A disclaimer: It is a stretch to describe the indie rock artist discussed in this week's column, John Roderick of the Long Winters, as a purveyor of "Roots & Americana." At the conclusion of our lunchtime interview, Mr. Roderick asked Border Radio why his band has been so well reviewed in alt-country publications like No Depression. We decided it was due to his very full beard, which rivals that of Iron & Wine's Sam Beam, members of My Morning Jacket, or that weird hermit on Gentle Ben. Lord knows, nobody ever questioned their Americana credentials.

This year, John Roderick of local ensemble the Long Winters learned the true meaning of Christmas: You don't have to appreciate--or even celebrate--the holiday to make a buck off of it. "For me, like for most people, Christmas has been a terrible experience over the years," says Roderick, wiping a fleck of pulled-pork sandwich from his beard.

"A few years ago, my Mom and I decided that we were just going to pretend to celebrate Christmas," he continues. If friends or relations called with well wishes, the Roderick pair would pretend to be hip-deep in holiday spirit. It was all a ruse. "We would actually do nothing. No decorations, no presents. We might put some Christmas lights in the windows, so people wouldn't torch our house, but that was it. And it's worked quite well."

So what did Roderick do when the music supervisor of the television show The O.C. solicited a Christmas song from the Long Winters for inclusion on the new Music from the O.C. Mix 3: Have a Very Merry Chrismukkah! compilation (on Warner Bros.)? Simple. What any good writer would: He drew on experience. His original, "Christmas with You Is the Best," a cheery jumble of loops and samples, posits that the best way to avoid crazed relations and packed malls circa December is to observe a "nontraditional, nondenominational celebration." That means no roast turkey, and no company; just sleeping in (and maybe a roll in the hay).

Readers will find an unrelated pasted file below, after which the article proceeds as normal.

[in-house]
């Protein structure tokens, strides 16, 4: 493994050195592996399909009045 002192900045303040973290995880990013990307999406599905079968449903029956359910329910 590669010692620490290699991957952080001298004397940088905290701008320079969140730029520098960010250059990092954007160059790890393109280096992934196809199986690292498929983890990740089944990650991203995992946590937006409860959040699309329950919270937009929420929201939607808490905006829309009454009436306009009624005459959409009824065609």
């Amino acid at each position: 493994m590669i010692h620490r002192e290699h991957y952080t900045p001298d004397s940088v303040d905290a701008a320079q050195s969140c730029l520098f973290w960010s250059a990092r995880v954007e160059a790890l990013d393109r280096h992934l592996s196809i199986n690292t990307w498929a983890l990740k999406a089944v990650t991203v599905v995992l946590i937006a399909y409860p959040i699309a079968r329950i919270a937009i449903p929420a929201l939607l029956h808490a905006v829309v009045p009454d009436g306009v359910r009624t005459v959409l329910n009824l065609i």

"Christmas with You..." represents an artist overcoming an array of obstacles in pursuit of his muse. To wit, a man in his late 30s, writing about a holiday he dislikes, for an evening soap opera on a network he doesn't watch, aimed at viewers half his age. "All of those parameters are so far outside of where I normally operate," he concedes. "But I meet these kids that enjoy the show, in the context of being on tour, so I know who they are, and I like them. I was trying to write a song for them."

The biggest challenge? "Now that I'm over 35, I'm turning into a curmudgeonly old dad," he admits. "So I was trying, frantically, not to be this hectoring father figure, who was simultaneously railing against political correctness, while pandering to Southern California mall culture." And let's not forget the "creepy, pedophilic" overtones of the final product, either.

"And I can't excuse or explain it," he concludes. "I'm not ashamed, though."


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